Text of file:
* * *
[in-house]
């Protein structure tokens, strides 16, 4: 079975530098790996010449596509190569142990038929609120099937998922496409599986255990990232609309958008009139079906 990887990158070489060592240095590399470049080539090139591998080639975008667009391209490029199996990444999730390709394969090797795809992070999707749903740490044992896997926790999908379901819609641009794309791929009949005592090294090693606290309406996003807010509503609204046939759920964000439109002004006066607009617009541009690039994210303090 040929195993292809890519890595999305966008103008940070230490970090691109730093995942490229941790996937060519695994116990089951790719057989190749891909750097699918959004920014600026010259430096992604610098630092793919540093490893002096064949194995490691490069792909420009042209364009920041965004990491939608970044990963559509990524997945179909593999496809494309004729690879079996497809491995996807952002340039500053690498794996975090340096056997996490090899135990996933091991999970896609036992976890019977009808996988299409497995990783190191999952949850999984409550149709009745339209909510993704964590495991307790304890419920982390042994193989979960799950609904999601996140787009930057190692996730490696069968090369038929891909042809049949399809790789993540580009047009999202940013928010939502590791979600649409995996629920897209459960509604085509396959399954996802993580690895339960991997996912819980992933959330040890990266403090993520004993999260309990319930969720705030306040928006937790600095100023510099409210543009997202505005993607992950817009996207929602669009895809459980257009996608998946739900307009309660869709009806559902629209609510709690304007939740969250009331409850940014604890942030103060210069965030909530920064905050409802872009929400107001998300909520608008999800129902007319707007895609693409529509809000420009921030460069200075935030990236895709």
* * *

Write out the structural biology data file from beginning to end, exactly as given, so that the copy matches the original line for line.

[in-house]
């Protein structure tokens, strides 16, 4: 079975530098790996010449596509190569142990038929609120099937998922496409599986255990990232609309958008009139079906 990887990158070489060592240095590399470049080539090139591998080639975008667009391209490029199996990444999730390709394969090797795809992070999707749903740490044992896997926790999908379901819609641009794309791929009949005592090294090693606290309406996003807010509503609204046939759920964000439109002004006066607009617009541009690039994210303090 040929195993292809890519890595999305966008103008940070230490970090691109730093995942490229941790996937060519695994116990089951790719057989190749891909750097699918959004920014600026010259430096992604610098630092793919540093490893002096064949194995490691490069792909420009042209364009920041965004990491939608970044990963559509990524997945179909593999496809494309004729690879079996497809491995996807952002340039500053690498794996975090340096056997996490090899135990996933091991999970896609036992976890019977009808996988299409497995990783190191999952949850999984409550149709009745339209909510993704964590495991307790304890419920982390042994193989979960799950609904999601996140787009930057190692996730490696069968090369038929891909042809049949399809790789993540580009047009999202940013928010939502590791979600649409995996629920897209459960509604085509396959399954996802993580690895339960991997996912819980992933959330040890990266403090993520004993999260309990319930969720705030306040928006937790600095100023510099409210543009997202505005993607992950817009996207929602669009895809459980257009996608998946739900307009309660869709009806559902629209609510709690304007939740969250009331409850940014604890942030103060210069965030909530920064905050409802872009929400107001998300909520608008999800129902007319707007895609693409529509809000420009921030460069200075935030990236895709």